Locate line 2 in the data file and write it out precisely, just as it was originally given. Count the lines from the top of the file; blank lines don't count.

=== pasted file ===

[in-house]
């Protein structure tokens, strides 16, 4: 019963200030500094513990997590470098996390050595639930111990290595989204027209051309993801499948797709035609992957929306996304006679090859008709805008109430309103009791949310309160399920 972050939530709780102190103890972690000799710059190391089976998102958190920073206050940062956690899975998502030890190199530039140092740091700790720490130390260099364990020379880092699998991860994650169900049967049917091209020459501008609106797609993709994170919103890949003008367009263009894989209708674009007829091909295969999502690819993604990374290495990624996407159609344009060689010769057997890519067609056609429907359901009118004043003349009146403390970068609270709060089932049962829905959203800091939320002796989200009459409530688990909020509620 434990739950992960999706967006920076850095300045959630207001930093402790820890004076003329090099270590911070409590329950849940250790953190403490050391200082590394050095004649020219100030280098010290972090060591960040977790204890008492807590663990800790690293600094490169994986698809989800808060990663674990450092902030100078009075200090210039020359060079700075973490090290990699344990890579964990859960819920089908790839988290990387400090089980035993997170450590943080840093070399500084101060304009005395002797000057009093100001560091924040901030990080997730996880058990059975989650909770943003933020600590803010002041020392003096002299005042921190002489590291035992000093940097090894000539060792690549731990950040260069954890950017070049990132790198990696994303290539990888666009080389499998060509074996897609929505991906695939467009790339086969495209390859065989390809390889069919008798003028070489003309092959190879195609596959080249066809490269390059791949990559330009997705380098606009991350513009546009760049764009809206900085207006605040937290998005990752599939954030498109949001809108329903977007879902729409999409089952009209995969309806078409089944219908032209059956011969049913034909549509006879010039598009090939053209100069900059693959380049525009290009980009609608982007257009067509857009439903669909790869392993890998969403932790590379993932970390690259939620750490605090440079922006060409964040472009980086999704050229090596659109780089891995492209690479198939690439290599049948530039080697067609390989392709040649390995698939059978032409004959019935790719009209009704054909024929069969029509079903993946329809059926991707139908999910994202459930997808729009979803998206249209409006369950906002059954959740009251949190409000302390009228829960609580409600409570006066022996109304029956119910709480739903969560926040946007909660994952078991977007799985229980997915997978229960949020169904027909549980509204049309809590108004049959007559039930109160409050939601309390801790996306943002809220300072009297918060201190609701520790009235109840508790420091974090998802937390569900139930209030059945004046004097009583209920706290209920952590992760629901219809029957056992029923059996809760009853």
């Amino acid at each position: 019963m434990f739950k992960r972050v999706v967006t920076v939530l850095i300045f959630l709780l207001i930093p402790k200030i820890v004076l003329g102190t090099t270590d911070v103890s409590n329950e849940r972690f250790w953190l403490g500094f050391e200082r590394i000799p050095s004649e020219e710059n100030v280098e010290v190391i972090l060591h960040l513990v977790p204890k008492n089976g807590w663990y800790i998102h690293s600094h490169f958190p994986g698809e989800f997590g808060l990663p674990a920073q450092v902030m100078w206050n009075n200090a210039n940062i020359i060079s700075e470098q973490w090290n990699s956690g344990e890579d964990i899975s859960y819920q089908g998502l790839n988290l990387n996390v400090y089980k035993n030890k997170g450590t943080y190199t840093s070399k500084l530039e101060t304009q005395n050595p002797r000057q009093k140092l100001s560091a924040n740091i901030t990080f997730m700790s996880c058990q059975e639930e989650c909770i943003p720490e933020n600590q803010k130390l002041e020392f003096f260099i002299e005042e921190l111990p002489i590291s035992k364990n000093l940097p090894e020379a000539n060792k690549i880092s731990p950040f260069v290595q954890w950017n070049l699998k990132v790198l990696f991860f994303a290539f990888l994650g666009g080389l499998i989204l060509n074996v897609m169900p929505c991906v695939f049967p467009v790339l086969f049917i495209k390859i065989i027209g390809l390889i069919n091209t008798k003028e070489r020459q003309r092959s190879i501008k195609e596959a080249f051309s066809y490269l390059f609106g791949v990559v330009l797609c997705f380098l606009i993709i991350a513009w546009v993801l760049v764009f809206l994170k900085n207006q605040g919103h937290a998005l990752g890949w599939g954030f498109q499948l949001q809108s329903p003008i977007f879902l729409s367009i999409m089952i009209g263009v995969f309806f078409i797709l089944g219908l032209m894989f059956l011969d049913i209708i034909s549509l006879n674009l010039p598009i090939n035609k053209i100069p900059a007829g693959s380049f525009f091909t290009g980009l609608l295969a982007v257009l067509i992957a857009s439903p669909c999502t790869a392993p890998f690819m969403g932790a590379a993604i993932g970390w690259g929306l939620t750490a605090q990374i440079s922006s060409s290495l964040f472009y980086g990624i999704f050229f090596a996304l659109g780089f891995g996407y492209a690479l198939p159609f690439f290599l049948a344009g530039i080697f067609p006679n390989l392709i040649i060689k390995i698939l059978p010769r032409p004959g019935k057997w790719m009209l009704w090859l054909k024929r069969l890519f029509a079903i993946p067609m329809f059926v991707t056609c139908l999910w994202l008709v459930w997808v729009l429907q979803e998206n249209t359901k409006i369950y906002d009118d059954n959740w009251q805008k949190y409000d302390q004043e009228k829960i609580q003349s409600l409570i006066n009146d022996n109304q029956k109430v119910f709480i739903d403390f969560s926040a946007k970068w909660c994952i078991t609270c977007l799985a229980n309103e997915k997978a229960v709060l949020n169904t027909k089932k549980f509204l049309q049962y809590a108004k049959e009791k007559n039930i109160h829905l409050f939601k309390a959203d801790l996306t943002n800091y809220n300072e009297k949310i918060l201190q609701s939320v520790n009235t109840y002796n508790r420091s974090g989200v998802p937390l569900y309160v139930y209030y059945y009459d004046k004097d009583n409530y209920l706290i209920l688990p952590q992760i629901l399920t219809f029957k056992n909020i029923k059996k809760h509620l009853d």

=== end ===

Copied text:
């Protein structure tokens, strides 16, 4: 019963200030500094513990997590470098996390050595639930111990290595989204027209051309993801499948797709035609992957929306996304006679090859008709805008109430309103009791949310309160399920 972050939530709780102190103890972690000799710059190391089976998102958190920073206050940062956690899975998502030890190199530039140092740091700790720490130390260099364990020379880092699998991860994650169900049967049917091209020459501008609106797609993709994170919103890949003008367009263009894989209708674009007829091909295969999502690819993604990374290495990624996407159609344009060689010769057997890519067609056609429907359901009118004043003349009146403390970068609270709060089932049962829905959203800091939320002796989200009459409530688990909020509620 434990739950992960999706967006920076850095300045959630207001930093402790820890004076003329090099270590911070409590329950849940250790953190403490050391200082590394050095004649020219100030280098010290972090060591960040977790204890008492807590663990800790690293600094490169994986698809989800808060990663674990450092902030100078009075200090210039020359060079700075973490090290990699344990890579964990859960819920089908790839988290990387400090089980035993997170450590943080840093070399500084101060304009005395002797000057009093100001560091924040901030990080997730996880058990059975989650909770943003933020600590803010002041020392003096002299005042921190002489590291035992000093940097090894000539060792690549731990950040260069954890950017070049990132790198990696994303290539990888666009080389499998060509074996897609929505991906695939467009790339086969495209390859065989390809390889069919008798003028070489003309092959190879195609596959080249066809490269390059791949990559330009997705380098606009991350513009546009760049764009809206900085207006605040937290998005990752599939954030498109949001809108329903977007879902729409999409089952009209995969309806078409089944219908032209059956011969049913034909549509006879010039598009090939053209100069900059693959380049525009290009980009609608982007257009067509857009439903669909790869392993890998969403932790590379993932970390690259939620750490605090440079922006060409964040472009980086999704050229090596659109780089891995492209690479198939690439290599049948530039080697067609390989392709040649390995698939059978032409004959019935790719009209009704054909024929069969029509079903993946329809059926991707139908999910994202459930997808729009979803998206249209409006369950906002059954959740009251949190409000302390009228829960609580409600409570006066022996109304029956119910709480739903969560926040946007909660994952078991977007799985229980997915997978229960949020169904027909549980509204049309809590108004049959007559039930109160409050939601309390801790996306943002809220300072009297918060201190609701520790009235109840508790420091974090998802937390569900139930209030059945004046004097009583209920706290209920952590992760629901219809029957056992029923059996809760009853």